Move Over, Gray Matter—White Matter Is Taking Center Stage

One of the largest studies of white matter (which enables communication between brain regions) ever was published today by scientists from the University of Southern California.

Vagus Nerve Facilitates Guts, Wits, and Grace Under Pressure

There are dozens of easy ways to engage your vagus nerve that can inhibit "fight, flight, or freeze" stress responses, lower anxiety, and give you enough guts to seize the day.

Psilocybin May "Reset" Brain Circuitry of Depressed Patients

Psilocybin may help "kick-start" recovery from treatment-resistant depression by "resetting" neural mechanisms, according to new fMRI brain imaging study.

Study Links Gut Microbiome With "Ridiculously Healthy" Aging

One of the largest human studies on microbiota recently identified a correlation between healthy aging and a healthy gut.

Is Mindfulness Being Mindlessly Overhyped? Experts Say "Yes"

"Mindfulness" needs a clearer definition, more rigorous clinical research, and less media hype—according to an urgent call-to-action by 15 experts from over a dozen universities.

Synchronizing Brain Waves Can Turbocharge Executive Function

A pioneering new study has identified a surprising way to turbocharge executive functions. Someday, this method could be used to treat neurological and neuropsychiatric disorders.

Our Search for Meaning Produces Universal Neural Signatures

A pioneering new fMRI brain imaging study from USC illuminates our human commonality and the universality of our search for meaning in the stories we read.

Black Tea Alters Gut Microbiome in Anti-Obesogenic Ways

Black tea alters gut microbiome in a way that promotes weight loss, according to a new UCLA study on mice.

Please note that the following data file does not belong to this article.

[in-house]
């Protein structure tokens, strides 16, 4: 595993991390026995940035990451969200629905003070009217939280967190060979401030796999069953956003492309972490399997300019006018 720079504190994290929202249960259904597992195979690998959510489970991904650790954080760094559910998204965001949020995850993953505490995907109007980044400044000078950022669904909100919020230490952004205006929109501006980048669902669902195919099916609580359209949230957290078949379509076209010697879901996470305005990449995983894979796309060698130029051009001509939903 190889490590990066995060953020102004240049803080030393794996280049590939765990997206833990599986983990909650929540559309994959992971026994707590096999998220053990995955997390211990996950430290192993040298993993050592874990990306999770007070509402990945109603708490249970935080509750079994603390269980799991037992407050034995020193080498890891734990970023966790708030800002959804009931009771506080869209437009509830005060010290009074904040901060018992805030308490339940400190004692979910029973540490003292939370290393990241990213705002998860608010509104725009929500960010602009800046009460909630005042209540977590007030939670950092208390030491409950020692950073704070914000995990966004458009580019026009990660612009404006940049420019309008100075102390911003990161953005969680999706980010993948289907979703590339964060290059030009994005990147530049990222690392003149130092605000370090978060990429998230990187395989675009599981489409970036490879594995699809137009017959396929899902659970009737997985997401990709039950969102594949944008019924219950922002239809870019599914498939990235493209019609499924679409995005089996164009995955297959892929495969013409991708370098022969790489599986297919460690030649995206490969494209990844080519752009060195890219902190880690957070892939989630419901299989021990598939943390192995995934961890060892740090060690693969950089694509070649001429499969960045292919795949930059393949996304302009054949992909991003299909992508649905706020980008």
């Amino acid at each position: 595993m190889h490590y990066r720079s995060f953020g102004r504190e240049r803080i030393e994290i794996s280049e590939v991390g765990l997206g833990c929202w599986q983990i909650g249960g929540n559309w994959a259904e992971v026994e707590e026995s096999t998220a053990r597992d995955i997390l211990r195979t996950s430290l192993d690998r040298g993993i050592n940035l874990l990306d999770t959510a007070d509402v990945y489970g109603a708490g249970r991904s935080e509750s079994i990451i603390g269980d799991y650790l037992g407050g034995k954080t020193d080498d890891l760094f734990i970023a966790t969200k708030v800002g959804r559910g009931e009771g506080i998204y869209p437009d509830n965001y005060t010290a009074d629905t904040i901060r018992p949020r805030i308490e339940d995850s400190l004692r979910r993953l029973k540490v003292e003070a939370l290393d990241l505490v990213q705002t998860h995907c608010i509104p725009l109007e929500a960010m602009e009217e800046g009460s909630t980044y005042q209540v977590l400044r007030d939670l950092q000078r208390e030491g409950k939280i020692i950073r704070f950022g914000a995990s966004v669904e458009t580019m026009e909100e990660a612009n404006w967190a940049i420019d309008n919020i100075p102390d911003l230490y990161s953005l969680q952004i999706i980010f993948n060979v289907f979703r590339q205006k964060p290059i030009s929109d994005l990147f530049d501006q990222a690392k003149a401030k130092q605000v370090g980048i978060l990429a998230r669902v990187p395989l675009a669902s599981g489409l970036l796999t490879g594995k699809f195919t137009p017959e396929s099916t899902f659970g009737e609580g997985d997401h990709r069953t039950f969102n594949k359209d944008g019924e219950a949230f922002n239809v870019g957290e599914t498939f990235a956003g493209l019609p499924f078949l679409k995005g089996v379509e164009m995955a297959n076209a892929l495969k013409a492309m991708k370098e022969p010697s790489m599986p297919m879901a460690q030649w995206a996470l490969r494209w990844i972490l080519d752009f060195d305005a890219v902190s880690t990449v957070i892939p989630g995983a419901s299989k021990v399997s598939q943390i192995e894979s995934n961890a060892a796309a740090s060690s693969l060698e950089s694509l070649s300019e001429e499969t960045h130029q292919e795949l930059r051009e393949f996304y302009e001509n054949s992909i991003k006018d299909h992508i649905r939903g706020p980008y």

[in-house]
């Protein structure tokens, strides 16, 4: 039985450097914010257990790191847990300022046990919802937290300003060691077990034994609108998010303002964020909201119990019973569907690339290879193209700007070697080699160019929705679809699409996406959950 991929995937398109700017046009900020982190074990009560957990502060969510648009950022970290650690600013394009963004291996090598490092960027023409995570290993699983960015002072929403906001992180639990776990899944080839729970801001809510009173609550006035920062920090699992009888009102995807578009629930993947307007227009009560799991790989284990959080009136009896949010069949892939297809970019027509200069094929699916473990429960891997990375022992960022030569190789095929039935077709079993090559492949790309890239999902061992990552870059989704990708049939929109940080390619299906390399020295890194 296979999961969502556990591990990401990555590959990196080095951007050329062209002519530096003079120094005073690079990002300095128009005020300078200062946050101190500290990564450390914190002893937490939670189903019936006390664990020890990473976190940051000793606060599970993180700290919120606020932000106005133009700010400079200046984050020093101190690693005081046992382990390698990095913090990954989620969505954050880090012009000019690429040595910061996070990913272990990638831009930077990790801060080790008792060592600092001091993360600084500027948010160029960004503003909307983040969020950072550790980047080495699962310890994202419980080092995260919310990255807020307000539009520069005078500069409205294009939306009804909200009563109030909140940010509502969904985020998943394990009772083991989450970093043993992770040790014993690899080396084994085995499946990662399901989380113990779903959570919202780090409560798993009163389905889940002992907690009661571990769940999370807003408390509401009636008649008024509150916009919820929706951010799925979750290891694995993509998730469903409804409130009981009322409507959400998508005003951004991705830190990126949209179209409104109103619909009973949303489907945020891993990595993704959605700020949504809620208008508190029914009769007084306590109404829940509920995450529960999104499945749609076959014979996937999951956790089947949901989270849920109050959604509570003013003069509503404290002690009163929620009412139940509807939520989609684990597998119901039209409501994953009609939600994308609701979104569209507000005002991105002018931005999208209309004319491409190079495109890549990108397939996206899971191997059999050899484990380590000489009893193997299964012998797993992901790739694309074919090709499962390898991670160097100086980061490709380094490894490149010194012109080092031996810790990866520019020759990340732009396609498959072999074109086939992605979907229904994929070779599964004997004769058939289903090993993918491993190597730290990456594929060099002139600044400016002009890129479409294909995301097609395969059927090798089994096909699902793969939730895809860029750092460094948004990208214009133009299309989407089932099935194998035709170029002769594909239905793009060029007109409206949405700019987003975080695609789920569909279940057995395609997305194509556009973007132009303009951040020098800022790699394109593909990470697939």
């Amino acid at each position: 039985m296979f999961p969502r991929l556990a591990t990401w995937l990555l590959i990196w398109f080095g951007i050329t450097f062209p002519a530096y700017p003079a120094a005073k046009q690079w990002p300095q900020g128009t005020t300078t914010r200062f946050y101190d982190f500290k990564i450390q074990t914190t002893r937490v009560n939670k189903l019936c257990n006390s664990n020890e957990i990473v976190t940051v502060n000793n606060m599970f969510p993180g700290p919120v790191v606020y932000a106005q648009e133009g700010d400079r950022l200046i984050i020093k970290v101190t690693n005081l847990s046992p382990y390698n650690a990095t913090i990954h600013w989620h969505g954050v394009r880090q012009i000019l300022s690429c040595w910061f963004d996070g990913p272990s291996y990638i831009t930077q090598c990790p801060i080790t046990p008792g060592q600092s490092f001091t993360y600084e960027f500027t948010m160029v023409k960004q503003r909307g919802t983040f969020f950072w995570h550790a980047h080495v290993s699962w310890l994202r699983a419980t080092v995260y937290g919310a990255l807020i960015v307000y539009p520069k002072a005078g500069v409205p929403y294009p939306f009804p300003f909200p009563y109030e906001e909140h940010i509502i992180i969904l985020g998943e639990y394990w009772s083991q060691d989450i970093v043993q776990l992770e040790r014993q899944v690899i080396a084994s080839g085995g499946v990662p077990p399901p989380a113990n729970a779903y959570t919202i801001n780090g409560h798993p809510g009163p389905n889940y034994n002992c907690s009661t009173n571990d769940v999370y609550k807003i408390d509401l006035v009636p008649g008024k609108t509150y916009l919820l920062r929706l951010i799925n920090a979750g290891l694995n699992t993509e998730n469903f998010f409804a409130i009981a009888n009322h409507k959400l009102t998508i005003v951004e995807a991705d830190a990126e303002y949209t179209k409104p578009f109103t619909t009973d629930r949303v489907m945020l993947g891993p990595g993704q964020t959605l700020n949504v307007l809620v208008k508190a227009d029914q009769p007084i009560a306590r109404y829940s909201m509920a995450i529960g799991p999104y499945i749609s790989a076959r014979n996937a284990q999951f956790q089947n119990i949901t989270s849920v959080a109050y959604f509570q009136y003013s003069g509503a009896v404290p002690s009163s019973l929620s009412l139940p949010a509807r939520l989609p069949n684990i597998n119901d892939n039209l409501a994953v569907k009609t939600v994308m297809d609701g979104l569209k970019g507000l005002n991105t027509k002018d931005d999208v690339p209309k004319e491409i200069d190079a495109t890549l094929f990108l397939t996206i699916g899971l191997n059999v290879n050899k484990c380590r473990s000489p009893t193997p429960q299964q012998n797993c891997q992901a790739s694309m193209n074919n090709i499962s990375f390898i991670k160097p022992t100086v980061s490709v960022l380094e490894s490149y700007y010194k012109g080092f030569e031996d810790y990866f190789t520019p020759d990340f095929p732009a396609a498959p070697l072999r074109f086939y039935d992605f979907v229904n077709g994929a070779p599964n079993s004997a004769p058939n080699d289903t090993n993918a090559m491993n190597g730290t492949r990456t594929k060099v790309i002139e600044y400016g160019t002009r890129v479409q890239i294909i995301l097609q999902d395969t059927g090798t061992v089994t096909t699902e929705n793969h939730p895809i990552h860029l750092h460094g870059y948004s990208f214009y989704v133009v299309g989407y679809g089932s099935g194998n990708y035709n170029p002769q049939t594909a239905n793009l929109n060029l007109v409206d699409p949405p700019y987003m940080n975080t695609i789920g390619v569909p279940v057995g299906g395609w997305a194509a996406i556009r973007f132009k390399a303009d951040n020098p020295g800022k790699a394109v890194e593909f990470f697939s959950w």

One Hour of Exercise Per Week Protects Against Depression

60 minutes of easy physical activity per week—without becoming breathless or sweating—can protect against future depression, according to a new landmark study.

The Neuroscience of Contagious Laughter

For the first time, neuroscientists have identified why laughter is contagious.

Vagus Nerve Stimulation Can Restore Consciousness

Vagus nerve stimulation (VNS) can restore consciousness even after someone has been in a vegetative state for over a decade, according to a new and potentially revolutionary study.

Expressive Writing Liberates the Mind from Chronic Worrying

Taking a few minutes to jot down your innermost thoughts and feelings can offload chronic worries and makes your brain more efficient, according to a new study.

Oxytocin Ain't Behavin' How Scientists Thought It Would

Contrary to popular belief, oxytocin (which is often called "the love hormone") also has a dark side that intensifies feelings of social defeat and fuels anxiety-driven behavior.

CBT Increases Cerebellum Connectivity to Other Brain Regions

A new UCLA study offers fresh insights into a previously underestimated link between the cerebellum, obsessive-compulsive disorder, and cognitive behavioral therapy.

The Neurobiology of Fear-Based Learning—and Unlearning

A new study identifies how the brain learns and unlearns fear.

Right Brain and Left Brain Share Duties On "As Needed" Basis